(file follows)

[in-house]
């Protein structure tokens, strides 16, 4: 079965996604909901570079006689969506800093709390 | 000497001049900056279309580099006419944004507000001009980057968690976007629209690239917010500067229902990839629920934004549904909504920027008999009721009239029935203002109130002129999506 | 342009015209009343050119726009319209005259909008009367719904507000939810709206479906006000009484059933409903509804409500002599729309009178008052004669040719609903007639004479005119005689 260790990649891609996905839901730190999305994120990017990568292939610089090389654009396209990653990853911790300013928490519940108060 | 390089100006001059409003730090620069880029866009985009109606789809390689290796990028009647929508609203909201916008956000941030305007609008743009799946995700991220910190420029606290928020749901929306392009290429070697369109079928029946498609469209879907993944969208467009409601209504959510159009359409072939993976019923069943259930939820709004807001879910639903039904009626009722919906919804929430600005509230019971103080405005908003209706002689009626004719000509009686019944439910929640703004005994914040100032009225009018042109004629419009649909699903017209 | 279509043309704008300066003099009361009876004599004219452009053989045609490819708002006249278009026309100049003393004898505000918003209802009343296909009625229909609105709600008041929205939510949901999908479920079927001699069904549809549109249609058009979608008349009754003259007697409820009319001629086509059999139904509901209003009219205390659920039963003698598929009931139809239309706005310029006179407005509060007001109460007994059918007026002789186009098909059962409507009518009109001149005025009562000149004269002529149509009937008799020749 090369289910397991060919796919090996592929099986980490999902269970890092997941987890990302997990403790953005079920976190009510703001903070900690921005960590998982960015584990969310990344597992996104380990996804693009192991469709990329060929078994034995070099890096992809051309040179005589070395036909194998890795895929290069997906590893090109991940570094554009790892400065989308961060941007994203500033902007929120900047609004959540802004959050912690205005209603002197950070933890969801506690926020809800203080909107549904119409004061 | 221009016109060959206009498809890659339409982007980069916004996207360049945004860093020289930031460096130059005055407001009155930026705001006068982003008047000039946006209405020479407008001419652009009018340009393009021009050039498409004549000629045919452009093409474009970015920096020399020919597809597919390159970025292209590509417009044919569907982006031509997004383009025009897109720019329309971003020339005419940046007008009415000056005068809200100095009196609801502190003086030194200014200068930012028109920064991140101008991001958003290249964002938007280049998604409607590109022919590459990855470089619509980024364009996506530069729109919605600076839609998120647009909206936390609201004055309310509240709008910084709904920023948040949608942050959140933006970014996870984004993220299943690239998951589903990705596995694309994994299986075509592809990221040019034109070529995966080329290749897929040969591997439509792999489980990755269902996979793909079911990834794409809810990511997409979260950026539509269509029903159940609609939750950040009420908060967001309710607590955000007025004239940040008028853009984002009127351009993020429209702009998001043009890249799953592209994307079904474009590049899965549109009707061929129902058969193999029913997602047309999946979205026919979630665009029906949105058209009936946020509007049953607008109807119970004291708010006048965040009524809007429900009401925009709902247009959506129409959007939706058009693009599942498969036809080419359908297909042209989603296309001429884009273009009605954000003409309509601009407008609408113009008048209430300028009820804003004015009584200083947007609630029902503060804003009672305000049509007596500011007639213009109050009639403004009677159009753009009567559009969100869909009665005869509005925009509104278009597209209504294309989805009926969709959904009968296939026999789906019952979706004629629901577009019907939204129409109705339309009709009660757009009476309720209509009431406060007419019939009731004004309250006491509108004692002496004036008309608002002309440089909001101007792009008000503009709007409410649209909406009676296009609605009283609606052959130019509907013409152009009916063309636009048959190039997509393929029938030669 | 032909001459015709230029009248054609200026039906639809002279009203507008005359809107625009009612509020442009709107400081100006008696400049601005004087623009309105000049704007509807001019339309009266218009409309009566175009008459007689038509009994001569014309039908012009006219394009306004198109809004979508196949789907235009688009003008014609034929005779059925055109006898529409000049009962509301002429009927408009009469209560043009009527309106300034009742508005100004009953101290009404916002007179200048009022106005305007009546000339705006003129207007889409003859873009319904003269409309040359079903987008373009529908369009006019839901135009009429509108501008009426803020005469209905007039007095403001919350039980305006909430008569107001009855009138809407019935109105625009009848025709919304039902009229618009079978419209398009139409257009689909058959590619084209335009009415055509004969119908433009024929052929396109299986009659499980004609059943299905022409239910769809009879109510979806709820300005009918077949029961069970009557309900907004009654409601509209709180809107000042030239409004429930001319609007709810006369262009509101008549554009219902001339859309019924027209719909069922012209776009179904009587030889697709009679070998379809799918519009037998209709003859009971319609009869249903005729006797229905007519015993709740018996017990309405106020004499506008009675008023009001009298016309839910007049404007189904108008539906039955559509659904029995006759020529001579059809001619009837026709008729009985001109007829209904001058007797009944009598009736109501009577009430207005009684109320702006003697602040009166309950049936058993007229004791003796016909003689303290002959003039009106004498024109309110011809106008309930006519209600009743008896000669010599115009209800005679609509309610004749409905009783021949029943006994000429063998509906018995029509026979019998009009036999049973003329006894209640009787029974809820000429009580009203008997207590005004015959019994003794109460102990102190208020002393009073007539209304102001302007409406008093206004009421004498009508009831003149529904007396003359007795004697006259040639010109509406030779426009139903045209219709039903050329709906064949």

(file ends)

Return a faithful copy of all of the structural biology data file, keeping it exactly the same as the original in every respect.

[in-house]
């Protein structure tokens, strides 16, 4: 079965996604909901570079006689969506800093709390 | 000497001049900056279309580099006419944004507000001009980057968690976007629209690239917010500067229902990839629920934004549904909504920027008999009721009239029935203002109130002129999506 | 342009015209009343050119726009319209005259909008009367719904507000939810709206479906006000009484059933409903509804409500002599729309009178008052004669040719609903007639004479005119005689 260790990649891609996905839901730190999305994120990017990568292939610089090389654009396209990653990853911790300013928490519940108060 | 390089100006001059409003730090620069880029866009985009109606789809390689290796990028009647929508609203909201916008956000941030305007609008743009799946995700991220910190420029606290928020749901929306392009290429070697369109079928029946498609469209879907993944969208467009409601209504959510159009359409072939993976019923069943259930939820709004807001879910639903039904009626009722919906919804929430600005509230019971103080405005908003209706002689009626004719000509009686019944439910929640703004005994914040100032009225009018042109004629419009649909699903017209 | 279509043309704008300066003099009361009876004599004219452009053989045609490819708002006249278009026309100049003393004898505000918003209802009343296909009625229909609105709600008041929205939510949901999908479920079927001699069904549809549109249609058009979608008349009754003259007697409820009319001629086509059999139904509901209003009219205390659920039963003698598929009931139809239309706005310029006179407005509060007001109460007994059918007026002789186009098909059962409507009518009109001149005025009562000149004269002529149509009937008799020749 090369289910397991060919796919090996592929099986980490999902269970890092997941987890990302997990403790953005079920976190009510703001903070900690921005960590998982960015584990969310990344597992996104380990996804693009192991469709990329060929078994034995070099890096992809051309040179005589070395036909194998890795895929290069997906590893090109991940570094554009790892400065989308961060941007994203500033902007929120900047609004959540802004959050912690205005209603002197950070933890969801506690926020809800203080909107549904119409004061 | 221009016109060959206009498809890659339409982007980069916004996207360049945004860093020289930031460096130059005055407001009155930026705001006068982003008047000039946006209405020479407008001419652009009018340009393009021009050039498409004549000629045919452009093409474009970015920096020399020919597809597919390159970025292209590509417009044919569907982006031509997004383009025009897109720019329309971003020339005419940046007008009415000056005068809200100095009196609801502190003086030194200014200068930012028109920064991140101008991001958003290249964002938007280049998604409607590109022919590459990855470089619509980024364009996506530069729109919605600076839609998120647009909206936390609201004055309310509240709008910084709904920023948040949608942050959140933006970014996870984004993220299943690239998951589903990705596995694309994994299986075509592809990221040019034109070529995966080329290749897929040969591997439509792999489980990755269902996979793909079911990834794409809810990511997409979260950026539509269509029903159940609609939750950040009420908060967001309710607590955000007025004239940040008028853009984002009127351009993020429209702009998001043009890249799953592209994307079904474009590049899965549109009707061929129902058969193999029913997602047309999946979205026919979630665009029906949105058209009936946020509007049953607008109807119970004291708010006048965040009524809007429900009401925009709902247009959506129409959007939706058009693009599942498969036809080419359908297909042209989603296309001429884009273009009605954000003409309509601009407008609408113009008048209430300028009820804003004015009584200083947007609630029902503060804003009672305000049509007596500011007639213009109050009639403004009677159009753009009567559009969100869909009665005869509005925009509104278009597209209504294309989805009926969709959904009968296939026999789906019952979706004629629901577009019907939204129409109705339309009709009660757009009476309720209509009431406060007419019939009731004004309250006491509108004692002496004036008309608002002309440089909001101007792009008000503009709007409410649209909406009676296009609605009283609606052959130019509907013409152009009916063309636009048959190039997509393929029938030669 | 032909001459015709230029009248054609200026039906639809002279009203507008005359809107625009009612509020442009709107400081100006008696400049601005004087623009309105000049704007509807001019339309009266218009409309009566175009008459007689038509009994001569014309039908012009006219394009306004198109809004979508196949789907235009688009003008014609034929005779059925055109006898529409000049009962509301002429009927408009009469209560043009009527309106300034009742508005100004009953101290009404916002007179200048009022106005305007009546000339705006003129207007889409003859873009319904003269409309040359079903987008373009529908369009006019839901135009009429509108501008009426803020005469209905007039007095403001919350039980305006909430008569107001009855009138809407019935109105625009009848025709919304039902009229618009079978419209398009139409257009689909058959590619084209335009009415055509004969119908433009024929052929396109299986009659499980004609059943299905022409239910769809009879109510979806709820300005009918077949029961069970009557309900907004009654409601509209709180809107000042030239409004429930001319609007709810006369262009509101008549554009219902001339859309019924027209719909069922012209776009179904009587030889697709009679070998379809799918519009037998209709003859009971319609009869249903005729006797229905007519015993709740018996017990309405106020004499506008009675008023009001009298016309839910007049404007189904108008539906039955559509659904029995006759020529001579059809001619009837026709008729009985001109007829209904001058007797009944009598009736109501009577009430207005009684109320702006003697602040009166309950049936058993007229004791003796016909003689303290002959003039009106004498024109309110011809106008309930006519209600009743008896000669010599115009209800005679609509309610004749409905009783021949029943006994000429063998509906018995029509026979019998009009036999049973003329006894209640009787029974809820000429009580009203008997207590005004015959019994003794109460102990102190208020002393009073007539209304102001302007409406008093206004009421004498009508009831003149529904007396003359007795004697006259040639010109509406030779426009139903045209219709039903050329709906064949």